Tobacco Traffic with Bill Moyers and our Governments

Nipawin - Saturday, April 20, 2002 - by: Mario deSantis


Navigating the World Wide Web is always a surprising journey. As I began my morning's routines and read the news, I happened to visit the web pages of NOW with Bill Moyers published by




Bill Moyers has just aired the investigation on "Tobacco Traffic" which was conducted by NOW, THE NATION and the Center for Investigative Reporting.



Sometime ago I explained that the United States has some $750 billion of laundered or criminal money embedded into a $10 trillion economy. Today we can have a tangible understanding of the corrupt economic and political system as we glance at the pictorial description on how UD dollars originating from Columbian drug smuggling in the US are sold to peso brokers who have offices in the US and Colombia.




Eventually, the peso brokers offer UD dollars to Colombian importers to pay for imported goods, including cigarettes.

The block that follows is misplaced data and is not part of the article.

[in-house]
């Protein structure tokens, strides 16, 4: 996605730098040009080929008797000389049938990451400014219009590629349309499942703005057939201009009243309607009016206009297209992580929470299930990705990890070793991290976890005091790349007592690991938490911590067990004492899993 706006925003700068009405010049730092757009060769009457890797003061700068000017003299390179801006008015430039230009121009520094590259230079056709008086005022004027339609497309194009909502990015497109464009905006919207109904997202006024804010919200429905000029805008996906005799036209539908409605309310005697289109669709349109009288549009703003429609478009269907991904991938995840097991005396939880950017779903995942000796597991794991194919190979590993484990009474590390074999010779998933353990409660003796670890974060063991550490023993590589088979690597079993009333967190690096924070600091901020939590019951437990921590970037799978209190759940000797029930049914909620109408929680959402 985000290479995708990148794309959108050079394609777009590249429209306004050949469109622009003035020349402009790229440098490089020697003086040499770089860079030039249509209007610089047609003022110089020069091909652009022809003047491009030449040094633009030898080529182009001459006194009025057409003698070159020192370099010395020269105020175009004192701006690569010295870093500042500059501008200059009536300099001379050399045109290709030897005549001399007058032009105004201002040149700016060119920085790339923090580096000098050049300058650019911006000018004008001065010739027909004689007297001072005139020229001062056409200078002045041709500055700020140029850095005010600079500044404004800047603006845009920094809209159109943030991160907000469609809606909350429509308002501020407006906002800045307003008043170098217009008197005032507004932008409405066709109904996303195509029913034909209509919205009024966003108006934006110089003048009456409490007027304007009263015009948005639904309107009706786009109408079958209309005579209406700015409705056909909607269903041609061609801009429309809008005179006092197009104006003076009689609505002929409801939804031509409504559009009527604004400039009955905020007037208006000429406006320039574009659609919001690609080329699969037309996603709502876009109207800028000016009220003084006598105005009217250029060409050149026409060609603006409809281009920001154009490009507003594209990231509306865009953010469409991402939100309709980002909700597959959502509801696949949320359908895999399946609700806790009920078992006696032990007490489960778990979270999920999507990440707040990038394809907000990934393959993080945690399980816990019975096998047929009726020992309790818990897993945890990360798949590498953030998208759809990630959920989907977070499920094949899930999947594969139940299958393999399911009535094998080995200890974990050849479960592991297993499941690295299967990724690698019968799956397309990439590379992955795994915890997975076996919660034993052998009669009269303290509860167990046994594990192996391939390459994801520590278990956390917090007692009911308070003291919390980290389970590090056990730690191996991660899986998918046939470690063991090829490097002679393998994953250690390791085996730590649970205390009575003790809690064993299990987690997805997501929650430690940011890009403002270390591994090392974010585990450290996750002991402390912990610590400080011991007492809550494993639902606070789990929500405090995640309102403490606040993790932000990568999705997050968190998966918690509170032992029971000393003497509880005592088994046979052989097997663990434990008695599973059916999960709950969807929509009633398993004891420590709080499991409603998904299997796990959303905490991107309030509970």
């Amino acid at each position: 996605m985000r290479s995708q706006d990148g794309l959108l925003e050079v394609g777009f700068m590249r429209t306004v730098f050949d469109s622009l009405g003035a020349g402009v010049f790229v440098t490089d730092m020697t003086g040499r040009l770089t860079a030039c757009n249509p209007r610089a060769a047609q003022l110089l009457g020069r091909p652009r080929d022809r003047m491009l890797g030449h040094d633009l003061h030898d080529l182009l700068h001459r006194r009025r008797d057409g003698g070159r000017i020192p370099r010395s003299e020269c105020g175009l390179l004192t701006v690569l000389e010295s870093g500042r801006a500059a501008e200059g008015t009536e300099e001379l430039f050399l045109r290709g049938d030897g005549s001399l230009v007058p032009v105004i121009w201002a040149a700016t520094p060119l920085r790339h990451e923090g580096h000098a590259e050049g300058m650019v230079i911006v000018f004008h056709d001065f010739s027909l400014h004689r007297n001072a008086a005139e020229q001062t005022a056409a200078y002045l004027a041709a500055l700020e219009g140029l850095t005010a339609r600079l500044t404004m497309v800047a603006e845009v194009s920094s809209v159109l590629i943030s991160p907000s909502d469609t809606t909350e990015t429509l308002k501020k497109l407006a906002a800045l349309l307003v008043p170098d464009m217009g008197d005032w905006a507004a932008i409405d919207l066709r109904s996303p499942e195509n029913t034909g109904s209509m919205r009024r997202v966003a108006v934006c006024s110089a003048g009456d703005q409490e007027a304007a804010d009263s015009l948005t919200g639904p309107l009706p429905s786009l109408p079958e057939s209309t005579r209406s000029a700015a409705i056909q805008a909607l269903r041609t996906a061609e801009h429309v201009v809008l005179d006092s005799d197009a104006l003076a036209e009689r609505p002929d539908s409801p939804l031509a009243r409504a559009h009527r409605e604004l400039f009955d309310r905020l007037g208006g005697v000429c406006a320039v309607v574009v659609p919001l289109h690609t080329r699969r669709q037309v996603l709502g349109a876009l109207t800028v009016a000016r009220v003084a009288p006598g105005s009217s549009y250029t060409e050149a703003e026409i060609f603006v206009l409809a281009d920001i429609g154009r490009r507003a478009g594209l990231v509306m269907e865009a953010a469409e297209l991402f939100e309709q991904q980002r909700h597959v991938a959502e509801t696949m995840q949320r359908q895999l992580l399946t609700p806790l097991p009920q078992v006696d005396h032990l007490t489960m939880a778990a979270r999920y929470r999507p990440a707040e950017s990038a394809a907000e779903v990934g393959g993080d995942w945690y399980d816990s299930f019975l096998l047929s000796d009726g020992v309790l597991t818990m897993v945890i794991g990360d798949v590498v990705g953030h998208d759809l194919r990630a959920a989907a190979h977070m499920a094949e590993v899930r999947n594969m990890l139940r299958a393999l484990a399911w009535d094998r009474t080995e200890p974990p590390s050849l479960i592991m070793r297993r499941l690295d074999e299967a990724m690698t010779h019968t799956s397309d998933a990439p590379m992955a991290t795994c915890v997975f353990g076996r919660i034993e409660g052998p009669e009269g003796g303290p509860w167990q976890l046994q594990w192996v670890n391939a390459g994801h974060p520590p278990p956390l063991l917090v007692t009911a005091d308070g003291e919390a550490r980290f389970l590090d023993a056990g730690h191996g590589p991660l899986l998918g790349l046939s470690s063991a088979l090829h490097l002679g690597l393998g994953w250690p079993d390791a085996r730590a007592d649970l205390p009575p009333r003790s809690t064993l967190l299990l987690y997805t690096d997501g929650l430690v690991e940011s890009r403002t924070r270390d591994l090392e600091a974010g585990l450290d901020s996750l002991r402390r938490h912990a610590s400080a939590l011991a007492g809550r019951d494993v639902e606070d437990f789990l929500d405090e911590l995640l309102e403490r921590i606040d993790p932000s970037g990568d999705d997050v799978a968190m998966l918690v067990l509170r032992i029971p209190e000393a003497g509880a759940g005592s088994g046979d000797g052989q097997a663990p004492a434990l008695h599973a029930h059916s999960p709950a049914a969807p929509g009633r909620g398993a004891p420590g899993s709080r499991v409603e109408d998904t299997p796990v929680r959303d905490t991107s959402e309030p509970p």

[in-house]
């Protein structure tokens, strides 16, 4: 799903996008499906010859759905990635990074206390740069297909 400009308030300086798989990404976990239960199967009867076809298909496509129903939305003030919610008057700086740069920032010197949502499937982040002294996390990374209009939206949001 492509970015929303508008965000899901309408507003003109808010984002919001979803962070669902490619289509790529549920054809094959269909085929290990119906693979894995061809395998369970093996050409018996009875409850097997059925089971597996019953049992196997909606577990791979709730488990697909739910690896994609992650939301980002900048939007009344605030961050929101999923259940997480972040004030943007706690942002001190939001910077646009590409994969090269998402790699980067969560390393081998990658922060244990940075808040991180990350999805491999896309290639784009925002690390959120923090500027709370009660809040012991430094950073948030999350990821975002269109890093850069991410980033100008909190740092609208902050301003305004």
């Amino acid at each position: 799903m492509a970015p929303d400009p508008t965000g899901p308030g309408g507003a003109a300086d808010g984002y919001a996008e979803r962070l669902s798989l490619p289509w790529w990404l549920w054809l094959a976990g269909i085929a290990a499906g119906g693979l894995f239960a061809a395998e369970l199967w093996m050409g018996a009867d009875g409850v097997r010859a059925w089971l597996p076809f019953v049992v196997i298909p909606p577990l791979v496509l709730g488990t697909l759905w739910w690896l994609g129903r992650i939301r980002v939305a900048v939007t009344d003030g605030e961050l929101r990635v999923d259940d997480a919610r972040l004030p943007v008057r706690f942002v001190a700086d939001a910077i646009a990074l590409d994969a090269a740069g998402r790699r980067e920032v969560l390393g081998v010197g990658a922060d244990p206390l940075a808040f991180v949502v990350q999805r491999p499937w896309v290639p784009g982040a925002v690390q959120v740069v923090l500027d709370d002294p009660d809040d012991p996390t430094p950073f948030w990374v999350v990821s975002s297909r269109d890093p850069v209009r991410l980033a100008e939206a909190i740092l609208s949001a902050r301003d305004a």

We must imagine that this smuggling scheme affecting Colombia is a scheme used world wide for the laundering of drug money and any other money originating from criminal activities. The presence of this enormous laundered money in the global economy affect the global political and economic decisions and therefore we are able to understand the level of corruption of our own governments, governments who have become private contractual deals while entertaining wars against terrorism in the name of freedom and patriotism.



Let us reflect on President George W. Bush money tree; on Italian Prime Minister Silvio Berlusconi's media empire; on Uday Hussein, son of Saddam Hussein, who is controlling the smuggled shipments of cigarettes into Iraq.




It is a corrupt world, that is why we have wars and poverty.
  "Tobacco Traffic" is the result of a six-month investigation by NOW with Bill Moyers, THE NATION, and the Center for Investigative Reporting. April 19, 2002
  The George W. Bush Money Tree
  Associated Press. Poll: 4 out of 5 Italians think Berlusconi has conflict of interest. ROME (AP) -- Some 80 percent of Italians think Premier Silvio Berlusconi has a conflict of interest because of his multibillion-dollar business empire, according to a poll published Friday in L'Espresso newsweekly.